Overall, the blog seems less optimized to target keywords for SEO and more optimized for shareability, backlinks, newsletter content, and regular readership.


One ingredient in Slack’s recipe for blogging success is original content. Every article is packed with engaging images, animations, and research, all of which Slack makes in-house.

For example, this recent article announcing Slack’s AI suite contains three original animations, several relevant quotes from executives at Slack and other companies, and statistics from internal and external research.


This makes articles more relevant and engaging for readers, and search engines “eat” it up. 🍽️

No, really. Check out Google’s E-E-A-T guidelines. Original content is a fool-proof way to show search engines you can cook up content with trustworthiness and authority.

3. Focus on Branded Keywords

Slack’s brand name is of utmost importance in its SEO strategy.

Just look at their top keywords in terms of traffic:


Nearly all the keywords contain the word “Slack”.

Compare this to Clickup’s top-ranking keywords:


Clickup’s branded keywords are much less prominent in this list. You can also see that their blog posts bring in a lot of their traffic.

Many other companies investing in content marketing gain organic traffic from blog posts. However, Slack’s SEO traffic comes largely from optimizing their feature pages, integration pages, download pages, and other pages for their brand name.

Here’s the crazy part:
The keywords you might expect Slack to target for organic search, they’re actually handling with Google ads! 🤯

4. Streamlined Paid Search Ads

Earlier, we saw that 0.14% of Slack’s traffic (over 140,000 visits) comes from sponsored search results.

Take a look at some of the keywords they’re targeting:


This is a surprising inbound marketing approach for two reasons.

First, these keywords remind us of those that most companies would target in their organic SEO content strategy. Yet, they’re nowhere to be seen in Slack’s organic list.

But, second, look at those URLs. They’re all the same (bar two). Slack bids on a long list of vastly different keywords with one landing page — This one:


This means that, for searchers who aren’t yet solution-aware (searching branded keywords), Slack wants to reach and channel them to convert in one fell swoop. They’re skipping all the ToFu, MoFu, BoFu stuff and sending searchers straight to the finish line. 🏁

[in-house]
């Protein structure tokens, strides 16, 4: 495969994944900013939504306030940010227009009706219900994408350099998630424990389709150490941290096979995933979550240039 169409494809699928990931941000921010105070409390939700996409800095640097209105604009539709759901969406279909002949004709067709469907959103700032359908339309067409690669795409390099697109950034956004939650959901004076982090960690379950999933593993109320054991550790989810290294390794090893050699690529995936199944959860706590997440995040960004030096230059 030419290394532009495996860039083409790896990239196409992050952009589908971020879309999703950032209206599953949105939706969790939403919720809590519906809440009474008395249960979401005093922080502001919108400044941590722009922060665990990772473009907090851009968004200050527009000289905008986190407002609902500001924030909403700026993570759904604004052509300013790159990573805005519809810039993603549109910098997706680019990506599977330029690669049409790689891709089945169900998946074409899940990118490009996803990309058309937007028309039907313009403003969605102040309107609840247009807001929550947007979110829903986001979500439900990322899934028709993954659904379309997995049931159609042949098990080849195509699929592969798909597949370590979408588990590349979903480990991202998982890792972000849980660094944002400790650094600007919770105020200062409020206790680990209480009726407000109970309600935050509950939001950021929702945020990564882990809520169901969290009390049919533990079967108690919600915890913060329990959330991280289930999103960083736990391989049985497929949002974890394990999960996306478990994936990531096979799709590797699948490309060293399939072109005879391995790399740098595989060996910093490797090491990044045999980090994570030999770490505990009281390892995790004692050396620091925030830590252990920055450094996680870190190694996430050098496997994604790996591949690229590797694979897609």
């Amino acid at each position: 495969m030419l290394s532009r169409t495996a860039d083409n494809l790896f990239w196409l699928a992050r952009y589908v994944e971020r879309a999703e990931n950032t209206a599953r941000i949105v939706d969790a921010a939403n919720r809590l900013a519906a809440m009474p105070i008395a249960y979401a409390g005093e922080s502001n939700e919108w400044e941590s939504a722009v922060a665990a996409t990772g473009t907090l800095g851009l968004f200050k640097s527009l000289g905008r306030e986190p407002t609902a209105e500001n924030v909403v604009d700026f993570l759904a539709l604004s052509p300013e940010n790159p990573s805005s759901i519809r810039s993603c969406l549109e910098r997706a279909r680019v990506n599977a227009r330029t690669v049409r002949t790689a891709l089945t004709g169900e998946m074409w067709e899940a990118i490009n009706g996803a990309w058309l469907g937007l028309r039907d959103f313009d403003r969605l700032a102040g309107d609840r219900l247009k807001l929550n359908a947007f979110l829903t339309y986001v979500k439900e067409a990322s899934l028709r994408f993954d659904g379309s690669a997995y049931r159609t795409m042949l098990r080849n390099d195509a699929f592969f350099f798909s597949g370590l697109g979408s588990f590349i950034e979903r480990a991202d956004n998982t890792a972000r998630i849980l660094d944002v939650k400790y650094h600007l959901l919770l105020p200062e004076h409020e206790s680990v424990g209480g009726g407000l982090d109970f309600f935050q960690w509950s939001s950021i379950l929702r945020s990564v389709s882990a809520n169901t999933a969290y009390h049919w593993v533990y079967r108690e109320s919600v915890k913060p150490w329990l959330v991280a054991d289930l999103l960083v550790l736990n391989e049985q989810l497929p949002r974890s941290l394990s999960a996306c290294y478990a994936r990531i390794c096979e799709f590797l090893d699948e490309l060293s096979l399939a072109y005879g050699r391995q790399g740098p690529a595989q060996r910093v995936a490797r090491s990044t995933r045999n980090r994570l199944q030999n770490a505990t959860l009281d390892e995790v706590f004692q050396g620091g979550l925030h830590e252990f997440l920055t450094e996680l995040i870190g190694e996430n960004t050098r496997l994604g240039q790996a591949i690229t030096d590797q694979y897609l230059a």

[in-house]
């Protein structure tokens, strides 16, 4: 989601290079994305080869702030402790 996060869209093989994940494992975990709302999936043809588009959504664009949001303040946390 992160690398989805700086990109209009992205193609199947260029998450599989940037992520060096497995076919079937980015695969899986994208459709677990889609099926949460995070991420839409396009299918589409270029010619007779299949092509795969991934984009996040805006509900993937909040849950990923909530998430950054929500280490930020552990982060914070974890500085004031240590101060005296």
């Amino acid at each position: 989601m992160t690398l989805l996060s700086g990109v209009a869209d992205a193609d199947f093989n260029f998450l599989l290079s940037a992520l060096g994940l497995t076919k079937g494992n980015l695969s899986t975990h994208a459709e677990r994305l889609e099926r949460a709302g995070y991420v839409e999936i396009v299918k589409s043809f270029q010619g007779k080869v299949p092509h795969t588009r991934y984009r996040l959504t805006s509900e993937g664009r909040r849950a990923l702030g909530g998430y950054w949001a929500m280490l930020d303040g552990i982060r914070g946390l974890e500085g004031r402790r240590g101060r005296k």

5. Referral Traffic from Integration Partners

Slack has a library of over 2,600 apps and integrations you can incorporate into your Slack workspace — ranging from bots to developer tools to social and fun add-ons. This is a gold mine for link builders.


1.65% of Slack’s traffic – about 1.65 million visits – comes from referral traffic. A large chunk of this results from visitors clicking through to the site from Slack integration partners’ sites.

See below, where the Zapier integration page for Slack links to their website with the “Learn more” button:


Of course, Slack also completes the link exchange by linking to their partners from their app directory.

Note: Some of Slack’s app partners don’t have a page linking to Slack’s website. As part of their link building strategy, Slack then links to an app integration page on their website, like the Microsoft Teams page shown below.


6. Organic Traffic from Integration Partners

In addition to the referral traffic, the Slack app directory pages are optimized to rank in the organic search results for its integration partners’ branded keywords.

For example, looking at Ahrefs (an SEO tool) data, Slack ranks on page one and two for the keywords “google hangouts” and “dealbotz”.


It also ranks on page one for dual keywords like “salesforce slack integration” and “pipedrive slack integration”.


7. Freemium Model and Product-Led Growth

From the start, Slack let its product do the talking by allowing users to access a version of it for free, forever.

The freemium product is brilliantly set up to be highly usable. Not every Slack customer needs a paid plan.

Sounds counterintuitive?

Slack uses usage restrictions to incentivize users to upgrade. The paid tiers afford you benefits like:

  • More storage space
  • More integration slots
  • Improved search features
  • An extended message archive
  • Group huddles (audio and video)
  • Secure collaboration with external parties
  • Workflow automations

The bottom line is: People can use Slack for free, discover the benefits, and hopefully become reliant on it. They can decide to upgrade whenever the incentives are worth the cost.